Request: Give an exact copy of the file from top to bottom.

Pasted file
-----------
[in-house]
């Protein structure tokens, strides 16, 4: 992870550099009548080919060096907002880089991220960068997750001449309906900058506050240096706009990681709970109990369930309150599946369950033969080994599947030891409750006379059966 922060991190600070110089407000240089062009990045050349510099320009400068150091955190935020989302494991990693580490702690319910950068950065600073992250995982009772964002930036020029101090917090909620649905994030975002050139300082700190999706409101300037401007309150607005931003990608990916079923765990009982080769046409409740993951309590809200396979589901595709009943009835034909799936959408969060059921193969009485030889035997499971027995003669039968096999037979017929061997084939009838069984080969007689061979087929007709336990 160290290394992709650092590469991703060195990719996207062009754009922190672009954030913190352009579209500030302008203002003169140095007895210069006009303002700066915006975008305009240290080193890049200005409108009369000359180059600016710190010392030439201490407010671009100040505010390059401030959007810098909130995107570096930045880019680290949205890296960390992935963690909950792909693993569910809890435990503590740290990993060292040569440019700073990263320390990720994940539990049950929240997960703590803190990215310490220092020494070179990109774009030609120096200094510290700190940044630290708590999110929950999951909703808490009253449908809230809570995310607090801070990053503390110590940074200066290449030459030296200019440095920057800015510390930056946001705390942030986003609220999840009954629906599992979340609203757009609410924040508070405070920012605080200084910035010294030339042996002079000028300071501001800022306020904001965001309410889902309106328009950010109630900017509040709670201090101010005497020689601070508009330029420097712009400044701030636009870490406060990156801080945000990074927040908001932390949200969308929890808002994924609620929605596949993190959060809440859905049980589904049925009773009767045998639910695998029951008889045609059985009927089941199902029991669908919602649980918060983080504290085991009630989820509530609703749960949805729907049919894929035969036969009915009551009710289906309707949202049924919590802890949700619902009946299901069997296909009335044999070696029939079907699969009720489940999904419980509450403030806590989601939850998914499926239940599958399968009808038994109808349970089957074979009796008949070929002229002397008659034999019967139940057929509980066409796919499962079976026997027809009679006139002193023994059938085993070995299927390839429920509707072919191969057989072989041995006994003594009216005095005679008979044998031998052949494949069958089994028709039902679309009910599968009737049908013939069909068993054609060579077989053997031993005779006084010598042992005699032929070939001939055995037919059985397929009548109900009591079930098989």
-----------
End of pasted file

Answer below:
[in-house]
């Protein structure tokens, strides 16, 4: 992870550099009548080919060096907002880089991220960068997750001449309906900058506050240096706009990681709970109990369930309150599946369950033969080994599947030891409750006379059966 922060991190600070110089407000240089062009990045050349510099320009400068150091955190935020989302494991990693580490702690319910950068950065600073992250995982009772964002930036020029101090917090909620649905994030975002050139300082700190999706409101300037401007309150607005931003990608990916079923765990009982080769046409409740993951309590809200396979589901595709009943009835034909799936959408969060059921193969009485030889035997499971027995003669039968096999037979017929061997084939009838069984080969007689061979087929007709336990 160290290394992709650092590469991703060195990719996207062009754009922190672009954030913190352009579209500030302008203002003169140095007895210069006009303002700066915006975008305009240290080193890049200005409108009369000359180059600016710190010392030439201490407010671009100040505010390059401030959007810098909130995107570096930045880019680290949205890296960390992935963690909950792909693993569910809890435990503590740290990993060292040569440019700073990263320390990720994940539990049950929240997960703590803190990215310490220092020494070179990109774009030609120096200094510290700190940044630290708590999110929950999951909703808490009253449908809230809570995310607090801070990053503390110590940074200066290449030459030296200019440095920057800015510390930056946001705390942030986003609220999840009954629906599992979340609203757009609410924040508070405070920012605080200084910035010294030339042996002079000028300071501001800022306020904001965001309410889902309106328009950010109630900017509040709670201090101010005497020689601070508009330029420097712009400044701030636009870490406060990156801080945000990074927040908001932390949200969308929890808002994924609620929605596949993190959060809440859905049980589904049925009773009767045998639910695998029951008889045609059985009927089941199902029991669908919602649980918060983080504290085991009630989820509530609703749960949805729907049919894929035969036969009915009551009710289906309707949202049924919590802890949700619902009946299901069997296909009335044999070696029939079907699969009720489940999904419980509450403030806590989601939850998914499926239940599958399968009808038994109808349970089957074979009796008949070929002229002397008659034999019967139940057929509980066409796919499962079976026997027809009679006139002193023994059938085993070995299927390839429920509707072919191969057989072989041995006994003594009216005095005679008979044998031998052949494949069958089994028709039902679309009910599968009737049908013939069909068993054609060579077989053997031993005779006084010598042992005699032929070939001939055995037919059985397929009548109900009591079930098989």